Yesterday the Academy of Motion Picture Arts and Sciences said that The Dark Knight‘s pulsating soundtrack could not be considered for the Oscar for Best Original Score. (And you thought people were upset when the Academy disqualified There Will Be Blood‘s score last year.)
“What happened?” you ask.
Variety: Sources inside the committee said that the big issue was the fact that five names were listed as composers on the music cue sheet, the official studio document that specifies every piece of music (along with its duration and copyright owner) in the film.
Zimmer said, in an interview with Variety prior to this week’s Acad action, that listing multiple names on the cue sheet was a way of financially rewarding parts of the music team who helped make the overall work successful. (Performing-rights societies like ASCAP and BMI use the cue sheet to distribute royalties to composers.)
Zimmer, Howard and the other three individuals — music editor Alex Gibson, ambient music designer Mel Wesson and composer Lorne Balfe — reportedly signed an affidavit stating that the score was primarily the work of Zimmer and Howard.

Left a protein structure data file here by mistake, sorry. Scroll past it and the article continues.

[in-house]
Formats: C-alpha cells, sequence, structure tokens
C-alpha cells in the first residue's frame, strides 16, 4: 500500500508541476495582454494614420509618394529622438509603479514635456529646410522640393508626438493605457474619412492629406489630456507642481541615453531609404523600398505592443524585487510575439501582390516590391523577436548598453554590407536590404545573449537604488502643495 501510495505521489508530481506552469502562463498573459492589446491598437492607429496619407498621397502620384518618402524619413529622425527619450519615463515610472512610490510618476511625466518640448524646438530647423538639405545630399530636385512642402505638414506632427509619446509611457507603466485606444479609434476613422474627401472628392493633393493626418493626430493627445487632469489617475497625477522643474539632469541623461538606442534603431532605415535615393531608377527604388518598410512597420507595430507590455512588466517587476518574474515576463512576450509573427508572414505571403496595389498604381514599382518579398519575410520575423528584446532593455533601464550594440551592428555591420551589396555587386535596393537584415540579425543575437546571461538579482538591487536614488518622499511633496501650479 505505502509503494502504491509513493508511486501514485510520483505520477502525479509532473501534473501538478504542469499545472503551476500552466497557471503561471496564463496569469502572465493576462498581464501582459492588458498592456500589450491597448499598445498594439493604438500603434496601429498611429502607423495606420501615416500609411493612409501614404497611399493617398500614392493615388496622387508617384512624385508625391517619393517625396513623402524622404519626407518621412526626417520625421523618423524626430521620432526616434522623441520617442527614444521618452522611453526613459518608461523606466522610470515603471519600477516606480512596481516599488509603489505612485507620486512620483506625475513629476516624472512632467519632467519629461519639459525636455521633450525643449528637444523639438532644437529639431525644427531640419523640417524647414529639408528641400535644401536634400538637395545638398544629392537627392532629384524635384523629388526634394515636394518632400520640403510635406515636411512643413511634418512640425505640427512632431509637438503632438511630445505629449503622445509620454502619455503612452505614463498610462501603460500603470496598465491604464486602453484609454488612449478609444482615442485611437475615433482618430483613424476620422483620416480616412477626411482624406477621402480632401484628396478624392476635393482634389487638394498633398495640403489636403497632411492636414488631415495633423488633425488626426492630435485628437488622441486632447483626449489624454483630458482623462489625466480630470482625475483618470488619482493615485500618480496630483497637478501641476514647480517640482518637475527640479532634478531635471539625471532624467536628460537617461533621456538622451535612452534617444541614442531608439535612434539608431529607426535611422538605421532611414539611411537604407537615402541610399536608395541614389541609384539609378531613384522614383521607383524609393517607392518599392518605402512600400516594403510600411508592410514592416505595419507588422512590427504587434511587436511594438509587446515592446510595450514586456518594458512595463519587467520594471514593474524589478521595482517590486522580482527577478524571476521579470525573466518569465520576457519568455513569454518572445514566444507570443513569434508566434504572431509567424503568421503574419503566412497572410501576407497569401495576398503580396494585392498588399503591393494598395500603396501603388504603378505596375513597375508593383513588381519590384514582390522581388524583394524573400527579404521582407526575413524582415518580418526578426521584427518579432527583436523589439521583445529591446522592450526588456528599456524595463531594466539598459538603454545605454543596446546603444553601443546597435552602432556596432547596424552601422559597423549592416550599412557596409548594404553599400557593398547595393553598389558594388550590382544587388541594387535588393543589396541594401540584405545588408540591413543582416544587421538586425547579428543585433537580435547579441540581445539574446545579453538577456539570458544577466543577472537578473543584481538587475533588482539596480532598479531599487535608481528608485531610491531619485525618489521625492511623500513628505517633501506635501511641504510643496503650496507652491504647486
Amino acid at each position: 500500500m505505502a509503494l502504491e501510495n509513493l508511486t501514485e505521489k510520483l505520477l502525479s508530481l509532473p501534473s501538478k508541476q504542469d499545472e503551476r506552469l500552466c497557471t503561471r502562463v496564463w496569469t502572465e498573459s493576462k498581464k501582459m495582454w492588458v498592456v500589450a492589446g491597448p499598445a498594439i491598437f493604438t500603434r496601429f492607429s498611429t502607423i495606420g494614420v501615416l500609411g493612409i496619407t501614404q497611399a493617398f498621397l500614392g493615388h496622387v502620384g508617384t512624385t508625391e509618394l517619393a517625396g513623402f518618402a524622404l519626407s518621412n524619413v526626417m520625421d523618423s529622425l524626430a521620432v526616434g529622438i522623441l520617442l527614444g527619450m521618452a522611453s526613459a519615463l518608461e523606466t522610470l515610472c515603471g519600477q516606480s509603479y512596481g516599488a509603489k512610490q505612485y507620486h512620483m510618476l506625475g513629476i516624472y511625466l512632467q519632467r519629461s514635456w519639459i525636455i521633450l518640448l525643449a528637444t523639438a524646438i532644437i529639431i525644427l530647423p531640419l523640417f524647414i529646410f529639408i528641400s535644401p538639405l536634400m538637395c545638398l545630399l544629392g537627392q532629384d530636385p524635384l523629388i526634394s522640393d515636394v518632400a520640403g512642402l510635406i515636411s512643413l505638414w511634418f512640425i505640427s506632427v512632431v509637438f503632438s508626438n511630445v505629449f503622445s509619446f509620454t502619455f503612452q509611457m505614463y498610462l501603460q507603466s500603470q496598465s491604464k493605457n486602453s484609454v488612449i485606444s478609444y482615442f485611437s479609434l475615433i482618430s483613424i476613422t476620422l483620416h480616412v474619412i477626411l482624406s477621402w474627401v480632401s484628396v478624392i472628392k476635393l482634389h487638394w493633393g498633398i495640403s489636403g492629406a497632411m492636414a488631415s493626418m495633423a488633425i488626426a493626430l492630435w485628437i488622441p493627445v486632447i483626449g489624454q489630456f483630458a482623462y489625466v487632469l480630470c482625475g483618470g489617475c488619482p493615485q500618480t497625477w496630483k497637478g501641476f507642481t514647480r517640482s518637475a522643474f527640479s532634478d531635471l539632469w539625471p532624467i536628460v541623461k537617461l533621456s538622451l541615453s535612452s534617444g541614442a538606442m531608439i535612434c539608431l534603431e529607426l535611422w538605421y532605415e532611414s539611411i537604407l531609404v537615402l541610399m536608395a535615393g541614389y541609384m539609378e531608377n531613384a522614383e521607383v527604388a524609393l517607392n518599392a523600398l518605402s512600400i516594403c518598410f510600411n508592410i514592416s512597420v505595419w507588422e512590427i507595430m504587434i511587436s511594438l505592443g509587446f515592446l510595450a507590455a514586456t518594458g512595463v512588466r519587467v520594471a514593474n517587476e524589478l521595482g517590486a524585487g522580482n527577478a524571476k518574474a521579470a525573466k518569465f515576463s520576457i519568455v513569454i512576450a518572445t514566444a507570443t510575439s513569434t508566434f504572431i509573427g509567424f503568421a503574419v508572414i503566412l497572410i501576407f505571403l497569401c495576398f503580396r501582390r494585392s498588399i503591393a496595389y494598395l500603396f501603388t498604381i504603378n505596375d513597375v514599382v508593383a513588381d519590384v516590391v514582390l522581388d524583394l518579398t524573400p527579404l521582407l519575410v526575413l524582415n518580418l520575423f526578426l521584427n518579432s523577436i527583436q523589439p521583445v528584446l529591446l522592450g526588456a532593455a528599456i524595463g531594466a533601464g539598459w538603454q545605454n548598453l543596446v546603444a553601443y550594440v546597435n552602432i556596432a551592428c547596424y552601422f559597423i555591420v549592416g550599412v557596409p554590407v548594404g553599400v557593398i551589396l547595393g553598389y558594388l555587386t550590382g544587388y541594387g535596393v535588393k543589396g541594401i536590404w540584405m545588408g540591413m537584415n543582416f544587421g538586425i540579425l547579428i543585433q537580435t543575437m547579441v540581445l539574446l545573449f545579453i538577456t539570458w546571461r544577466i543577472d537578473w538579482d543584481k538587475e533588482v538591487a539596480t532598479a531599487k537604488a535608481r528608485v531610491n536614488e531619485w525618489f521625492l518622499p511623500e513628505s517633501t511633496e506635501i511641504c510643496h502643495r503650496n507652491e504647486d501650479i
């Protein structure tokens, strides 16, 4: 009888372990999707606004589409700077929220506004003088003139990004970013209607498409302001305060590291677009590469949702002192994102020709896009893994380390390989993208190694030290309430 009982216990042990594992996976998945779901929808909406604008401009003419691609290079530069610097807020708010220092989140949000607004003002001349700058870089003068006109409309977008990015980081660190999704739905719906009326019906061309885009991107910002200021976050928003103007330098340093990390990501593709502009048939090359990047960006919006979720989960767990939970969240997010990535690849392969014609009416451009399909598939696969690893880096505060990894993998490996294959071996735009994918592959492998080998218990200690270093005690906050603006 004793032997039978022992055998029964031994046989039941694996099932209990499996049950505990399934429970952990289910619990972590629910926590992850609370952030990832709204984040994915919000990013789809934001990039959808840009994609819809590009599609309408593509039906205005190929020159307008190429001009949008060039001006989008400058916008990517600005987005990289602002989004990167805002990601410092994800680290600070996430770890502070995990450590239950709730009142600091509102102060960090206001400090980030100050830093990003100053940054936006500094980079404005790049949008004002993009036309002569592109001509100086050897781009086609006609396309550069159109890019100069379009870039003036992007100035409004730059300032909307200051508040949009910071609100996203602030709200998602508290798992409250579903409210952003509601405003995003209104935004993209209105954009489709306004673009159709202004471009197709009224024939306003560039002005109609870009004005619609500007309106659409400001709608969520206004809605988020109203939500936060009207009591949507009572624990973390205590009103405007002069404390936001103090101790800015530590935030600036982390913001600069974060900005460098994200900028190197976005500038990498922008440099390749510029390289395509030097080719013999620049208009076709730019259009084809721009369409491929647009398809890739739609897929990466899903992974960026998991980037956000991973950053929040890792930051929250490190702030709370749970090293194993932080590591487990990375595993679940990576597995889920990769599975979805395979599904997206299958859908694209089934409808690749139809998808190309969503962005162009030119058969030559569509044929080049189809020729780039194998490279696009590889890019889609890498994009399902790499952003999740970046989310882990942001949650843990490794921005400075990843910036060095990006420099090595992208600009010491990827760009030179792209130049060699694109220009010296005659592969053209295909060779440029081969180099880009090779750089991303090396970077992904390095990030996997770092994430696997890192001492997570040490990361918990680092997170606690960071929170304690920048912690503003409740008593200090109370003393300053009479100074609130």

That apparently wasn’t enough for the majority of the committee, which was also supplied with documentation indicating that more than 60%, but less than 70%, of the score was credited to Zimmer and Howard.
The “Dark Knight” score — and the whole issue of multiple-composer collaboration, which is on the rise in Hollywood these days — has occupied about four hours of discussion over the past two executive committee meetings.
Aren’t you glad you asked? Basically it was disqualified because of a technicality just like with Jonny Greenwood’s There Will Be Blood score—albeit, not the same technicality.
Best Original Score is just one of the 15 awards Warner Bros has asked the Academy to consider The Dark Knight for. And earlier this week, the studio unveiled its big awards pitch site, on which Warner Bros. touts TDK and Clint Eastwood’s Gran Torino. (What? No Sex and the City?) The TDK portion features a schedule of upcoming awards screenings; information about the film, including the trailers and a photo gallery; the full list of awards WB would like the Academy to consider TDK for; and the film’s entire script, handy for high school drama teachers and aspiring filmmakers who want to recreate the movie at home the way Kevin Smith did with Die Hard and Ben Stiller did with Jaws.
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